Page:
'A Great Effusion of Blood'? Interpreting Medieval Violence

By Rose, Christine M. | Arthuriana, Winter 2006 | Go to article overview
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'A Great Effusion of Blood'? Interpreting Medieval Violence


Rose, Christine M., Arthuriana


MARK D. MEYERSON, DANIEL THIERY, and OREN FRANK, eds., 'A Great Effusion of Blood? Interpreting Medieval Violence. Toronto: University of Toronto Press, 2004. Pp. 319. ISBN: 0-8028-8774-4. $65.

These thirteen essays from historians and literary critics of varying medieval specialties scrutinize the meaning and practice of medieval violence. The volume has a genuinely interesting table of contents for most medievalists, and the essays are for the most part engaging. Topics such as Beowulf, dueling, twelfth-century queens' bodies as sites of political strife, Chaucer's Clerk's Tale, Robin Hood poems, saints' lives, Thomas Becket's murder, Jews in fifteenth-century Valencia, and canon law on female military commanders comprise some of the wide swath cut by the collection. The editors, who also provide an introduction and afterword, divide the contributions into two sections: 'Violence and Identity Formation' and 'Violence and the Testament of the Body' making only shaky connections among the essays in each group; a reader might see more affiliation between those investigating historical documents and those decoding literary texts. The publisher's failure to include an index and a bibliography detracts from the usefulness of the book and contributes to isolating the essays from each other. One of the volume's achievements within the abundant current critical conversation about medieval violence lies in the reiteration, from whatever historical and literary evidence the authors present, of the notion that what constitutes violence is a matter of perspective. Victims, victimizers, and observers may have contradictory explanations of such brutal acts-justifications or abhorrence. The volume demonstrates that 'violence' is a vexed term for medievalists. The editors also claim that, contrary to Norbert Elias's thesis of a 'civilizing process" taming violence as the Middle Ages evolved towards court societies, violence changes in its perpetrators or in its interpretations, but not in quantity and kind. We are not far removed from any 'alterity' one might claim for the Middle Ages. Many of the authors show violence linked to the cultural capital of honor and explore the justifications of infliction of violence by those in power. Some essayists use the theories of René Girard, Victor Turner, and Elainc Scarry, yet I would like to have seen more engagement with the work of Jody Enders (Rhetoric, Memory, Violence: The Medieval Theater of Cruelty) and her important discussion of the aesthetics of medieval violence and the critical response to it.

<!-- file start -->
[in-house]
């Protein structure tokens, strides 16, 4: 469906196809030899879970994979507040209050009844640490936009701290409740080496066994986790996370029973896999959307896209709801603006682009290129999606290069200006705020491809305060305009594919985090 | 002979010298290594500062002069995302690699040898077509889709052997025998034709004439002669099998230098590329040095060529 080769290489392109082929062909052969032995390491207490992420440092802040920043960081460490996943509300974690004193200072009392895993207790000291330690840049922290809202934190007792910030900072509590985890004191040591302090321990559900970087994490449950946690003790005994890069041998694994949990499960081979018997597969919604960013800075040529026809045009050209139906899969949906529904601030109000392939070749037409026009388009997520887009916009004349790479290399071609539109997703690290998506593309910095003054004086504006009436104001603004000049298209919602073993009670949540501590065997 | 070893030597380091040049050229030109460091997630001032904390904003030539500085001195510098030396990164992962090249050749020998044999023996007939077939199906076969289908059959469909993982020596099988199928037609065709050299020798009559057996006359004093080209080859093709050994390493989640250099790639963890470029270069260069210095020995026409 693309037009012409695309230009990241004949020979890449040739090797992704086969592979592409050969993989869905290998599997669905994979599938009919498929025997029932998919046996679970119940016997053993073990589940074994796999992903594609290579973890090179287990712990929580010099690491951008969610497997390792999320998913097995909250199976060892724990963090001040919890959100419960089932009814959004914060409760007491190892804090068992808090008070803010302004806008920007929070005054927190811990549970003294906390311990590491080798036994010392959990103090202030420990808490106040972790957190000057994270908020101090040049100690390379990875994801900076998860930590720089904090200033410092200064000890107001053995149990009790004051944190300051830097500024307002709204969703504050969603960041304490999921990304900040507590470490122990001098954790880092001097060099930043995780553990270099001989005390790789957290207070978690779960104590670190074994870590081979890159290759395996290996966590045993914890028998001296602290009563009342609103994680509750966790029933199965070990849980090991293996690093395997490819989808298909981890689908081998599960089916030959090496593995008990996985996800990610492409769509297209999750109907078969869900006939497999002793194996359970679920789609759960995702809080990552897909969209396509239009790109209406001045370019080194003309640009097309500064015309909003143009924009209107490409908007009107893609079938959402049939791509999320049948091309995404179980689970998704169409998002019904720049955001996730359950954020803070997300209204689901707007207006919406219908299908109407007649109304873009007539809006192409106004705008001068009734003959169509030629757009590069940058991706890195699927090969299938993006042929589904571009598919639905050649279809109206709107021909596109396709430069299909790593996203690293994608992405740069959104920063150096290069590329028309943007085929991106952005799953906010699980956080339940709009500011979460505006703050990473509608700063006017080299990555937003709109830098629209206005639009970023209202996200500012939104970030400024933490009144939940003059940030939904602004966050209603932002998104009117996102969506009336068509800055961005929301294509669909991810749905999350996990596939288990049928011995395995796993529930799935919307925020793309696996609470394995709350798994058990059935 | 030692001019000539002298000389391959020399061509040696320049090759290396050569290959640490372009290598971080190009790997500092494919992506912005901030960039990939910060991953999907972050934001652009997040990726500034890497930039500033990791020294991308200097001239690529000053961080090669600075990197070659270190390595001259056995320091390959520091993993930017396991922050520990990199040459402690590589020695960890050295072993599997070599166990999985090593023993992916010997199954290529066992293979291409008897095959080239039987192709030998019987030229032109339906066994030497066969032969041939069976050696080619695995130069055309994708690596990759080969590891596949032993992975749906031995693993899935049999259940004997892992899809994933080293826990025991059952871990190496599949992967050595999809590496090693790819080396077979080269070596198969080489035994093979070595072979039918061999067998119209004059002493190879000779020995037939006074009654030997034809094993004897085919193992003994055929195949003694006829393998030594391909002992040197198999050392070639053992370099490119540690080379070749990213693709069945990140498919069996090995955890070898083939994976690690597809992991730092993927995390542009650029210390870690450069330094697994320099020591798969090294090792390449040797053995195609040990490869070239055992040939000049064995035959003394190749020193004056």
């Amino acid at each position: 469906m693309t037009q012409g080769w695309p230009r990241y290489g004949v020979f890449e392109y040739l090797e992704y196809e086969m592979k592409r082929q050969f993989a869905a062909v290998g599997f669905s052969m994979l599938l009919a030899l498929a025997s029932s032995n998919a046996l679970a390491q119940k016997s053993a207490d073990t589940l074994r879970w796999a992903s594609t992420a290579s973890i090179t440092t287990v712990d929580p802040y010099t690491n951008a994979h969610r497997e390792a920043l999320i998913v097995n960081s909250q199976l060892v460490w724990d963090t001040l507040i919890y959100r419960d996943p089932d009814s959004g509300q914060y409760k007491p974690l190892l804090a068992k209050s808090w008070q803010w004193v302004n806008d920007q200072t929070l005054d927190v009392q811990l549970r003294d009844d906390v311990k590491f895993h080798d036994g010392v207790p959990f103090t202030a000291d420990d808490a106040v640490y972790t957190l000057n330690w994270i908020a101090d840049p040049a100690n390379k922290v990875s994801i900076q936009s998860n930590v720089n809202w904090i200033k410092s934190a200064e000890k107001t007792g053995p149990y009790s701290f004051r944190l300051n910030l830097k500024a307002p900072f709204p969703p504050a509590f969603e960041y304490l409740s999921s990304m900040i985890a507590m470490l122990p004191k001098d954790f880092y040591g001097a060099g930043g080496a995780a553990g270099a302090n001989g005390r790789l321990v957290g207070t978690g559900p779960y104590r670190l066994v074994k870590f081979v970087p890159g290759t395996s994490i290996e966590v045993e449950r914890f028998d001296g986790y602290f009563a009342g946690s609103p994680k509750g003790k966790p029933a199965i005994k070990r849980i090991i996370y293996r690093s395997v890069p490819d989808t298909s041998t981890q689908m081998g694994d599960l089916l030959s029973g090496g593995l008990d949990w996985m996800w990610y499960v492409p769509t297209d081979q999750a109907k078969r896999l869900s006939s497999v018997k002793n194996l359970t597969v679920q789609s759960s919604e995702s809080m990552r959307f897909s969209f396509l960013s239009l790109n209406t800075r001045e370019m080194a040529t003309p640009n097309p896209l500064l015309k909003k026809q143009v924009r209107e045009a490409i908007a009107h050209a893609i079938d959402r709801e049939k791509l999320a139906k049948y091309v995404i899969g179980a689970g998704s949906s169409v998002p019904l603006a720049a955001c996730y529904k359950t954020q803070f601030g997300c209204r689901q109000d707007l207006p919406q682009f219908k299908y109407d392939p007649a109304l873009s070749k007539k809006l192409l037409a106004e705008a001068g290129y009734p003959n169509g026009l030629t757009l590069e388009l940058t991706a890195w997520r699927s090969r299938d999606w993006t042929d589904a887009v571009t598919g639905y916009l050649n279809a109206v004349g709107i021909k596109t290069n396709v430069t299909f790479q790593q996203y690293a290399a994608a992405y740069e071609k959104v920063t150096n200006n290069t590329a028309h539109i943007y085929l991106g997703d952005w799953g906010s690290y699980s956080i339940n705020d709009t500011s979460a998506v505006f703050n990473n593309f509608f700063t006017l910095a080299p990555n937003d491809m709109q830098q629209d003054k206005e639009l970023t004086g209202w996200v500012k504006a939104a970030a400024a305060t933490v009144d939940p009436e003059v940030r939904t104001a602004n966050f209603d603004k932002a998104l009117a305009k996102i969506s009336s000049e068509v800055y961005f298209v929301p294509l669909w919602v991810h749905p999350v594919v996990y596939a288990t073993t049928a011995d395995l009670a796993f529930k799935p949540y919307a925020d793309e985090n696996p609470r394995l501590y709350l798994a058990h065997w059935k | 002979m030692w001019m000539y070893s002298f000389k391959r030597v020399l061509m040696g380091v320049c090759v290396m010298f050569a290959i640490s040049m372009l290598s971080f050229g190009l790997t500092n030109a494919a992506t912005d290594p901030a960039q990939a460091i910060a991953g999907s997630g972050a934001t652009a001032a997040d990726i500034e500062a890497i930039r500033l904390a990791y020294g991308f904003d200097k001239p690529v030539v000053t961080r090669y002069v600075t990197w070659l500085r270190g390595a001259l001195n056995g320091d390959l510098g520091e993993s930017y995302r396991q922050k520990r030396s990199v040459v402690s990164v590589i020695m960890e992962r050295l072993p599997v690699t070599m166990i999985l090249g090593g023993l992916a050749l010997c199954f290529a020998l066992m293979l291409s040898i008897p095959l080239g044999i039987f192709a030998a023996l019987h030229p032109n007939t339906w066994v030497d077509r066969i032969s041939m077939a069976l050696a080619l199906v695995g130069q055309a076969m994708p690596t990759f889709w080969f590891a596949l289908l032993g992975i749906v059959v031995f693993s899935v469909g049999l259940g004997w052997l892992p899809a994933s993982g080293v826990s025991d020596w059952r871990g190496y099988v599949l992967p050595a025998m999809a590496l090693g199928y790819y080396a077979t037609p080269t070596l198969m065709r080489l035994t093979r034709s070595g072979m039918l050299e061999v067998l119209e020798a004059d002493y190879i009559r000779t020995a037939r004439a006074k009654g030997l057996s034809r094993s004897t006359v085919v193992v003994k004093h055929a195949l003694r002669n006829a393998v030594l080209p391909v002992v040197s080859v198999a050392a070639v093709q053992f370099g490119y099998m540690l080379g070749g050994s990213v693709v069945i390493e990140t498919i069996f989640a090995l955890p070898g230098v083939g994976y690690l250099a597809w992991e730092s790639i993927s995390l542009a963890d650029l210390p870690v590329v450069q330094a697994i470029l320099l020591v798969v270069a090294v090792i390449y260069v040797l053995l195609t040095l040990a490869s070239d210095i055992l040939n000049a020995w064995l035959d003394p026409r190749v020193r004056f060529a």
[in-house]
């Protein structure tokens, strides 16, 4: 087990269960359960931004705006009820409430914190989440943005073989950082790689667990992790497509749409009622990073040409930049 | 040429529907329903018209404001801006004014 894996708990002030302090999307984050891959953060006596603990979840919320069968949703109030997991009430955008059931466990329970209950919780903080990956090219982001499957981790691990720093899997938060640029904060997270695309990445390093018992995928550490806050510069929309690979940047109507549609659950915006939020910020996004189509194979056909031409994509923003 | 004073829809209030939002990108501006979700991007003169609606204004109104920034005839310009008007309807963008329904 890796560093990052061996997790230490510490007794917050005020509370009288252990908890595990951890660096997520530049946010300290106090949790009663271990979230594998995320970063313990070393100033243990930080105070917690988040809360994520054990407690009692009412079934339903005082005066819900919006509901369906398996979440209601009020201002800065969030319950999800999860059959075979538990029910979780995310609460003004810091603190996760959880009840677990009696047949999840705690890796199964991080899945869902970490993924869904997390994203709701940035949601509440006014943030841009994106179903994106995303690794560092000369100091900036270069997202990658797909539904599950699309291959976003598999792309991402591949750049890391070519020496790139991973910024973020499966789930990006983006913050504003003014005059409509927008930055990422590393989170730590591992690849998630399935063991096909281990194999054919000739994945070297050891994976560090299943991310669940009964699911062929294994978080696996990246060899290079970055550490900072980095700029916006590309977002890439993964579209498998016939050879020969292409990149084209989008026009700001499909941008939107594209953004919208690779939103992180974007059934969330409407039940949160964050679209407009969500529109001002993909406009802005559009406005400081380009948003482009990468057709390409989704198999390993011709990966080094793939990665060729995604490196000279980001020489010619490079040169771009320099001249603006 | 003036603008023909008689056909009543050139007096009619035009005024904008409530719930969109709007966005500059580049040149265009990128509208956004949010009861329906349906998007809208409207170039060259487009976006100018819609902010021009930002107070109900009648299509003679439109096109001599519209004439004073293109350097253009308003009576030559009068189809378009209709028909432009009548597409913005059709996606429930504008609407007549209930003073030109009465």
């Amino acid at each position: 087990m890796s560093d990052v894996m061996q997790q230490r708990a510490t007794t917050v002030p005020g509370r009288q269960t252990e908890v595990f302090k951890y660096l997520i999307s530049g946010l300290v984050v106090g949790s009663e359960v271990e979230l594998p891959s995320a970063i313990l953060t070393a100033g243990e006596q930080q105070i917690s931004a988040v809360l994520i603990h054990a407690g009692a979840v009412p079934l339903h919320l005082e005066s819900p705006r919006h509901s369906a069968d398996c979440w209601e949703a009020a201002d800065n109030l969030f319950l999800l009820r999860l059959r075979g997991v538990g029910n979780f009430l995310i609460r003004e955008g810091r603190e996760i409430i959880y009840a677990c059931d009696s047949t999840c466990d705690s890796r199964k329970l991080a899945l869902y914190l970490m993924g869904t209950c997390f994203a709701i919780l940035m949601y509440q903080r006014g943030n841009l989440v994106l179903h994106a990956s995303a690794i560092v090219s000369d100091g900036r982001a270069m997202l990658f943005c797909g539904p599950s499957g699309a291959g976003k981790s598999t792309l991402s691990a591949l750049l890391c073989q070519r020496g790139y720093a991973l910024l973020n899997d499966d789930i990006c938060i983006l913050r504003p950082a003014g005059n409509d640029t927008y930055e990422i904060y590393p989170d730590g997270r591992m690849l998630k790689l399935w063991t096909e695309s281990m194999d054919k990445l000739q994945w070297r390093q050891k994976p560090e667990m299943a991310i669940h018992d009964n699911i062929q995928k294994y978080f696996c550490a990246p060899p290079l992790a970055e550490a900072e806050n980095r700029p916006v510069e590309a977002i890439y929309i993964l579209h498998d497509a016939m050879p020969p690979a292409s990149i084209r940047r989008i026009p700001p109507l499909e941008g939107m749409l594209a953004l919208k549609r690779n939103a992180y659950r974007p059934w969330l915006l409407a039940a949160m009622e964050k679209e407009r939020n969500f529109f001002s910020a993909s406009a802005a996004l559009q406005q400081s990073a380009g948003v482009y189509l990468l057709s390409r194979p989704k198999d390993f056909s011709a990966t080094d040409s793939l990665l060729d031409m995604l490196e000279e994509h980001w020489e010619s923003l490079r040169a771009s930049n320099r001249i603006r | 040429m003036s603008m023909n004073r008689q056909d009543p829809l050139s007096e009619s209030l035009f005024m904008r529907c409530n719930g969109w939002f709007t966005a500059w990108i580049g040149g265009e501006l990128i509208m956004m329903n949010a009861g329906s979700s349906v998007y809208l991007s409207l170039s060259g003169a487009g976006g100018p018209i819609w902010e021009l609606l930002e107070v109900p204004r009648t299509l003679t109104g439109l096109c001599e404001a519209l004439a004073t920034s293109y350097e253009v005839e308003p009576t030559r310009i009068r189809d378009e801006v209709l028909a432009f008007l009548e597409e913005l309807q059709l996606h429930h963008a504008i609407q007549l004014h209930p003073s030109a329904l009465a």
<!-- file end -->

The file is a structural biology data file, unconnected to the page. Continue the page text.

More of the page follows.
John Hill's essay on Beowulf provides a close reading of gestures of kinship of Beowulf towards Wiglaf that reinforce mutually supportive violence in the poem, granting Wiglaf a 'new nobility' changing his status and identity as a warrior. Debra Blumenthal's investigation of municipal documents of feuds in Valencia discloses that slaves often participated in the honor-feuds of their masters, or were forced actually to perpetrate the blows on their masters' enemies, a cause of especial dishonor to those enemies; to be killed by a slave is a shameful death. Yet masters could and did repudiate such actions of their slaves, thereby evading culpability, and perhaps easing the rift between feuding families by alleging the violence was instigated by an outsider. Mark Meyerson, also studying Valencian feuds, discovers that fifteenth-century conversos felt their Jewish blood ties diminishing since the evidence points to the kinship/honor group becoming, over time, other conversos and Old Christians, not Jews.

Eve Salisbury turns to the Rising of 1381 in England and its literary expression in John Gower's Vox Clamantis that discloses, she argues, the symbolic meaning of violence for the city of London and the larger English community. Criticizing all levels of fourteenth-century English society, Gower describes Wat Tyler and the Flemings as scapegoats for the problems of that society, and depicts the 'diachronic nature of sacrificial violence' (93) as well as acting as a kind of social conscience.

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